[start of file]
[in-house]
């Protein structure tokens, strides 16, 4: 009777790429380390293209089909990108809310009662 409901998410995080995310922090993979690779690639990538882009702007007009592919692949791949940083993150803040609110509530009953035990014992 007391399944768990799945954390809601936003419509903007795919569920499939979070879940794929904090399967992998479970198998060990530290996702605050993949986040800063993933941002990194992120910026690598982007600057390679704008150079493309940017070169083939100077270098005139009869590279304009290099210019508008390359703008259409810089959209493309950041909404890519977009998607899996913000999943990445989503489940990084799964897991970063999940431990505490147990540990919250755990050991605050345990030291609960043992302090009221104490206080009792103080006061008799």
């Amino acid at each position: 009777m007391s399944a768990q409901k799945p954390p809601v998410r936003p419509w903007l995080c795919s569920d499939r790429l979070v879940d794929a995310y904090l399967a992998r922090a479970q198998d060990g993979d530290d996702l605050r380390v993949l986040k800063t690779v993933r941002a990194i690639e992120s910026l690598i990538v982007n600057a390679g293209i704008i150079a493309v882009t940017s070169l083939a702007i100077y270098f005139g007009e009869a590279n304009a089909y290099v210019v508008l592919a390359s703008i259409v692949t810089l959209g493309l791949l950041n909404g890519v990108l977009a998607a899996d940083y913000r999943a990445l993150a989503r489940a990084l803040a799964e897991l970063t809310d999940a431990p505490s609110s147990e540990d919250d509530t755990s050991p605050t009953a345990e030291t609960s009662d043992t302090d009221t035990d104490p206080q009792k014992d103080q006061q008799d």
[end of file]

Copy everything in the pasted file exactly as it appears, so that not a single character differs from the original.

[in-house]
């Protein structure tokens, strides 16, 4: 009777790429380390293209089909990108809310009662 409901998410995080995310922090993979690779690639990538882009702007007009592919692949791949940083993150803040609110509530009953035990014992 007391399944768990799945954390809601936003419509903007795919569920499939979070879940794929904090399967992998479970198998060990530290996702605050993949986040800063993933941002990194992120910026690598982007600057390679704008150079493309940017070169083939100077270098005139009869590279304009290099210019508008390359703008259409810089959209493309950041909404890519977009998607899996913000999943990445989503489940990084799964897991970063999940431990505490147990540990919250755990050991605050345990030291609960043992302090009221104490206080009792103080006061008799």
């Amino acid at each position: 009777m007391s399944a768990q409901k799945p954390p809601v998410r936003p419509w903007l995080c795919s569920d499939r790429l979070v879940d794929a995310y904090l399967a992998r922090a479970q198998d060990g993979d530290d996702l605050r380390v993949l986040k800063t690779v993933r941002a990194i690639e992120s910026l690598i990538v982007n600057a390679g293209i704008i150079a493309v882009t940017s070169l083939a702007i100077y270098f005139g007009e009869a590279n304009a089909y290099v210019v508008l592919a390359s703008i259409v692949t810089l959209g493309l791949l950041n909404g890519v990108l977009a998607a899996d940083y913000r999943a990445l993150a989503r489940a990084l803040a799964e897991l970063t809310d999940a431990p505490s609110s147990e540990d919250d509530t755990s050991p605050t009953a345990e030291t609960s009662d043992t302090d009221t035990d104490p206080q009792k014992d103080q006061q008799d």